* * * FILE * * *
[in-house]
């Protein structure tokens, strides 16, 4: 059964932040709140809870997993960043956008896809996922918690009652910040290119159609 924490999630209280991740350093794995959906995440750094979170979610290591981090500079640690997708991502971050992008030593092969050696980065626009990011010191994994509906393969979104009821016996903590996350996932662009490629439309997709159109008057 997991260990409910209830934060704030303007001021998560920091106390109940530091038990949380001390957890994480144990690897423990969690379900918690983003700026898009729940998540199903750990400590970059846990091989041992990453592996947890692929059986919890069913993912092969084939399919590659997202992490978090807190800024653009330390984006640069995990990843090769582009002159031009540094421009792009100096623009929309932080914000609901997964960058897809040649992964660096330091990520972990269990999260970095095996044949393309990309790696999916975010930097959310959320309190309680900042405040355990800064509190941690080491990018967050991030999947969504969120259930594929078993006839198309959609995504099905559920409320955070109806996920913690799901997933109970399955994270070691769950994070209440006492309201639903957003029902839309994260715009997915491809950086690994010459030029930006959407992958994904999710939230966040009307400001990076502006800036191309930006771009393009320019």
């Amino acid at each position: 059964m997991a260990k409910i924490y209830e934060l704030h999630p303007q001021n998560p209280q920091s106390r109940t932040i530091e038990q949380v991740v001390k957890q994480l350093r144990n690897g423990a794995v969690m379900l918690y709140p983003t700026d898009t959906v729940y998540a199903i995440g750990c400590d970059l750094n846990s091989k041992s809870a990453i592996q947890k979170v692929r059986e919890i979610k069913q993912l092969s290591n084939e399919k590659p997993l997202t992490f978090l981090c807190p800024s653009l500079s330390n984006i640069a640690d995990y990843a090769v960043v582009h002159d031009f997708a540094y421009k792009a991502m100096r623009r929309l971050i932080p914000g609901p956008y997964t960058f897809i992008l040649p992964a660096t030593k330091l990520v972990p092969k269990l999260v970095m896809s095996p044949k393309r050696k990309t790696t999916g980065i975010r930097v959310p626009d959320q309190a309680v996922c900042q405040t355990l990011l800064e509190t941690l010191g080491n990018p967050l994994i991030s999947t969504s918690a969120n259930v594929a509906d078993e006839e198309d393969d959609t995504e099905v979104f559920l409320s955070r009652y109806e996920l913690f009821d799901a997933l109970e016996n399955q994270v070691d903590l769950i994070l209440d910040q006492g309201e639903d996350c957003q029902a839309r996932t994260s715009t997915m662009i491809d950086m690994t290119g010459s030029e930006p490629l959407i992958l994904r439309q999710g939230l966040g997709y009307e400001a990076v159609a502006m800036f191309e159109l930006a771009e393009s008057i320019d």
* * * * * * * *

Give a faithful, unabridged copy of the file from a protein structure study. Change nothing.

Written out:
[in-house]
């Protein structure tokens, strides 16, 4: 059964932040709140809870997993960043956008896809996922918690009652910040290119159609 924490999630209280991740350093794995959906995440750094979170979610290591981090500079640690997708991502971050992008030593092969050696980065626009990011010191994994509906393969979104009821016996903590996350996932662009490629439309997709159109008057 997991260990409910209830934060704030303007001021998560920091106390109940530091038990949380001390957890994480144990690897423990969690379900918690983003700026898009729940998540199903750990400590970059846990091989041992990453592996947890692929059986919890069913993912092969084939399919590659997202992490978090807190800024653009330390984006640069995990990843090769582009002159031009540094421009792009100096623009929309932080914000609901997964960058897809040649992964660096330091990520972990269990999260970095095996044949393309990309790696999916975010930097959310959320309190309680900042405040355990800064509190941690080491990018967050991030999947969504969120259930594929078993006839198309959609995504099905559920409320955070109806996920913690799901997933109970399955994270070691769950994070209440006492309201639903957003029902839309994260715009997915491809950086690994010459030029930006959407992958994904999710939230966040009307400001990076502006800036191309930006771009393009320019």
């Amino acid at each position: 059964m997991a260990k409910i924490y209830e934060l704030h999630p303007q001021n998560p209280q920091s106390r109940t932040i530091e038990q949380v991740v001390k957890q994480l350093r144990n690897g423990a794995v969690m379900l918690y709140p983003t700026d898009t959906v729940y998540a199903i995440g750990c400590d970059l750094n846990s091989k041992s809870a990453i592996q947890k979170v692929r059986e919890i979610k069913q993912l092969s290591n084939e399919k590659p997993l997202t992490f978090l981090c807190p800024s653009l500079s330390n984006i640069a640690d995990y990843a090769v960043v582009h002159d031009f997708a540094y421009k792009a991502m100096r623009r929309l971050i932080p914000g609901p956008y997964t960058f897809i992008l040649p992964a660096t030593k330091l990520v972990p092969k269990l999260v970095m896809s095996p044949k393309r050696k990309t790696t999916g980065i975010r930097v959310p626009d959320q309190a309680v996922c900042q405040t355990l990011l800064e509190t941690l010191g080491n990018p967050l994994i991030s999947t969504s918690a969120n259930v594929a509906d078993e006839e198309d393969d959609t995504e099905v979104f559920l409320s955070r009652y109806e996920l913690f009821d799901a997933l109970e016996n399955q994270v070691d903590l769950i994070l209440d910040q006492g309201e639903d996350c957003q029902a839309r996932t994260s715009t997915m662009i491809d950086m690994t290119g010459s030029e930006p490629l959407i992958l994904r439309q999710g939230l966040g997709y009307e400001a990076v159609a502006m800036f191309e159109l930006a771009e393009s008057i320019d």